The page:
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The Ostrich's Guide to FSA Compliance

08 April 2011  |  4895 views  |  0

 

We know it’s a problem, we’ve seen it this year – don’t comply, don’t look after your customers properly at your peril.  If you’re not going to play the game by the rules, be sure to put something by to cover the fines that will ensue. 

Since the FSA put its focus on a stronger consumer protection strategy a year ago, paying lip-service to the requirement to treat customers fairly will no longer satisfy an increasingly intrusive, their word, regulator. And it goes further with complaints handling, product development, handling of mortgage arrears, weasel worded loan agreements and products that don’t do what they say on the tin all being included in the FSA’s Hit List published in February in the Retail Conduct Risk Outlook. (Google and ye will find).

In short, “Just enough – Just in time” will not work anymore!  The result will be costly.  Ouch. And this really is just the beginning; this is not going to go away.

The newly forming Financial Conduct Authority (FCA) will oversee some 27,000 firms and will have powers to intervene at any stage of a number of processes including: product management and governance, complaints handling, the business model change resulting from switching commission from product providers to consumers (RDR), contract wording (especially for loans and mortgages) and the handling of arrears and collections. The overriding purpose of these interventions is to mitigate and correct actual, possible or potential adverse outcomes for consumers.  This ought to be the stuff of nightmares for any senior executives involved in product development, marketing, retail sales and distribution and customer service. The pain will belong to them all and no longer just be the burden of the compliance officer. Share and share alike. It’s only fair after all. So, what to do?

Wash. Rinse. Repeat. Pray.

A complicated manual approach worked last year, didn’t it? Your auditors will be happy to hold your hand (and your wallet) every year, and your IT staff won’t mind the numbing repetition of test-scripting procedures and nagging users. Just don’t tell your CEO and CFO that you’re depending on a manual process to keep them out of the regulatory and reputational mire.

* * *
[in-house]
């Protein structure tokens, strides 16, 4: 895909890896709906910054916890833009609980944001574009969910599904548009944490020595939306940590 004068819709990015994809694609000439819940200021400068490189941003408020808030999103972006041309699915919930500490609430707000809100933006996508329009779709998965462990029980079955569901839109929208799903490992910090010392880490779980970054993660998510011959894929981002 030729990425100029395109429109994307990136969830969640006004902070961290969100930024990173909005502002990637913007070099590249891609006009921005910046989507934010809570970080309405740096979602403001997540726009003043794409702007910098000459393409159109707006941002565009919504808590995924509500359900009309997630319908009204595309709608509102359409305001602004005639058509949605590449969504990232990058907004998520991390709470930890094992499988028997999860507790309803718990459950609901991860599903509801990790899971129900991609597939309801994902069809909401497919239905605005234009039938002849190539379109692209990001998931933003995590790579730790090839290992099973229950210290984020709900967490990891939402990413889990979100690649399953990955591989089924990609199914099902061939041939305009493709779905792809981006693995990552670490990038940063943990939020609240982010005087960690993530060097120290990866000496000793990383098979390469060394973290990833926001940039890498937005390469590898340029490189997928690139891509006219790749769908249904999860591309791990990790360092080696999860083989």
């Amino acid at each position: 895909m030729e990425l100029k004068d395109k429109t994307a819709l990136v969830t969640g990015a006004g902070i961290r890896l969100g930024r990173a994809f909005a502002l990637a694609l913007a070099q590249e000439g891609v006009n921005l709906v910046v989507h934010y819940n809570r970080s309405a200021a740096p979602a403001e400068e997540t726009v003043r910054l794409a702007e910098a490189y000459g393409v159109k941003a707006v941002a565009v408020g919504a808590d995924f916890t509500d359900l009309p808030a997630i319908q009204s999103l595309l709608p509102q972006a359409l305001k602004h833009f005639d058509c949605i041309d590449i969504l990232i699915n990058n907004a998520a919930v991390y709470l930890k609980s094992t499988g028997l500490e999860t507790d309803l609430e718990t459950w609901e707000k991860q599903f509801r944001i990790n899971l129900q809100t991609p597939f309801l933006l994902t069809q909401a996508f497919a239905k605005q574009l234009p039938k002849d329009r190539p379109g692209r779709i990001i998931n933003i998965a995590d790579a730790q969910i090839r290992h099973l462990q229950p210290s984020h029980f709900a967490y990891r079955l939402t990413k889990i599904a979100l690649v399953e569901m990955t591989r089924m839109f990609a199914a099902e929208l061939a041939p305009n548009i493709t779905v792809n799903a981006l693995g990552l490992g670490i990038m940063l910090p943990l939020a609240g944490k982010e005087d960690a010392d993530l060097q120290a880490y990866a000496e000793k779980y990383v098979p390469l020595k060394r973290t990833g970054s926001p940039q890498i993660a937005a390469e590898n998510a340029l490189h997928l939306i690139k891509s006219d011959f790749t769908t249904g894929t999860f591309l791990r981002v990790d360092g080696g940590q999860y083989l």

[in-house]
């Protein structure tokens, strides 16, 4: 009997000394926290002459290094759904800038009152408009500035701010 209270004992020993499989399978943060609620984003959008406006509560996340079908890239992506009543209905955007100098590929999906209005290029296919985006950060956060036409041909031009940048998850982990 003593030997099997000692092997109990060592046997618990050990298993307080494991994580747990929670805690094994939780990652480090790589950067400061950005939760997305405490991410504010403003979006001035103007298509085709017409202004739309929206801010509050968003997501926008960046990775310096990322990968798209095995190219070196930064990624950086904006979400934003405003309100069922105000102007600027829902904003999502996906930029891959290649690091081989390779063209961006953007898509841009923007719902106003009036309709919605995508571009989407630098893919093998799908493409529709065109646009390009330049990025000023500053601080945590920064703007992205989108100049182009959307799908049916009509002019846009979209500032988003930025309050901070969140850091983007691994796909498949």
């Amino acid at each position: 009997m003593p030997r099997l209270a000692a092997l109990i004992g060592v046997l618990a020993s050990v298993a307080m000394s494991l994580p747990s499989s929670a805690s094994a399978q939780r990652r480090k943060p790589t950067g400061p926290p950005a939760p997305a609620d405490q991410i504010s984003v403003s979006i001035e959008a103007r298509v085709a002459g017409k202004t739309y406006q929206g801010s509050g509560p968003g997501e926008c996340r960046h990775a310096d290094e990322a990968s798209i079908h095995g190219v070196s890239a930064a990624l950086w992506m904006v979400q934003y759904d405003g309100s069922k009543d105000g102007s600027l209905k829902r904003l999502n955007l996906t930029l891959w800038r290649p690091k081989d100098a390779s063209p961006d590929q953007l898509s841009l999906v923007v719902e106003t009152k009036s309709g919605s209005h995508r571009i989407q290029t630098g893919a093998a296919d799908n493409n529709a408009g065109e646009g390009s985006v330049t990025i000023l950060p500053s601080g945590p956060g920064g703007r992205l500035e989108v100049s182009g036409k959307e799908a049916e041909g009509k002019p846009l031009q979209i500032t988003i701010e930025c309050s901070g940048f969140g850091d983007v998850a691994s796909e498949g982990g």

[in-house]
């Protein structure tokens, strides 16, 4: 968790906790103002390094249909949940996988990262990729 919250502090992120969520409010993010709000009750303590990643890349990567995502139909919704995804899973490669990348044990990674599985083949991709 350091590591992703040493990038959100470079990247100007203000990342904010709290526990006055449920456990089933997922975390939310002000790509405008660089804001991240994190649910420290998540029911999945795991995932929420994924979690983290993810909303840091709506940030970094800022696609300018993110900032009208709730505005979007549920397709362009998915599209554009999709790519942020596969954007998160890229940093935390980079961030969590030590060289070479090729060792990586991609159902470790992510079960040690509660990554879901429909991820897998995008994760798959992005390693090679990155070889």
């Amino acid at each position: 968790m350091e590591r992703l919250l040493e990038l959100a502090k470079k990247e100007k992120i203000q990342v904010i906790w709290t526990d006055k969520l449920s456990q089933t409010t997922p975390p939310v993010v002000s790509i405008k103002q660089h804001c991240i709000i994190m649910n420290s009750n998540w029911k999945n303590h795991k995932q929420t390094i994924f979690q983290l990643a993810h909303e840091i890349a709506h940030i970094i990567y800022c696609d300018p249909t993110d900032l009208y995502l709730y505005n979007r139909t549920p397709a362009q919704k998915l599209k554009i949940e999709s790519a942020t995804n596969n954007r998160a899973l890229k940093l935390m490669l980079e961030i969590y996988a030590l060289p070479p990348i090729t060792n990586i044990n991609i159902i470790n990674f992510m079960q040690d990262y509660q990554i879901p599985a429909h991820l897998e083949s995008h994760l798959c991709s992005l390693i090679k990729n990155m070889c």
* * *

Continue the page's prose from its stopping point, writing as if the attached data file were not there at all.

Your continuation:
My view is that this approach will no longer work over the longer term.  Not only is it an unnecessarily long, risky and arduous task to follow this eclectic route, it is locking the organisation into haemorrhaging far more staff time and consultancy fees than is necessary.  Furthermore, it is also ensuring that the organisation is forgoing the overall growth, competitive agility, and internal productivity benefits that spring from could be derived from a deeper technology solution such as taking a Business Process Management approach that will offer operational visibility and real-time process enhancement.

Solution?

When you choose to tackle these compliance issues, and it is surely when rather than if, don’t just do it for auditors and regulators (although this will help you to sleep easier at night!).  Take your head out of the sand and do it for your customers, staff, and stakeholders.  Do it as a commercial programme to improve your customers’ experience and deepen their loyalty. Do it as an opportunity to anticipate regulation and make commercial progress whilst other are wondering how to patch their systems yet again. Do it leveraging one technology platform that can assure compliance today and tomorrow, as well as improve customer service and revenue and operational efficiency.

Such a platform, a single, unified technology platform, does exist.

 

 

 

 

TagsPost-trade & opsRetail banking

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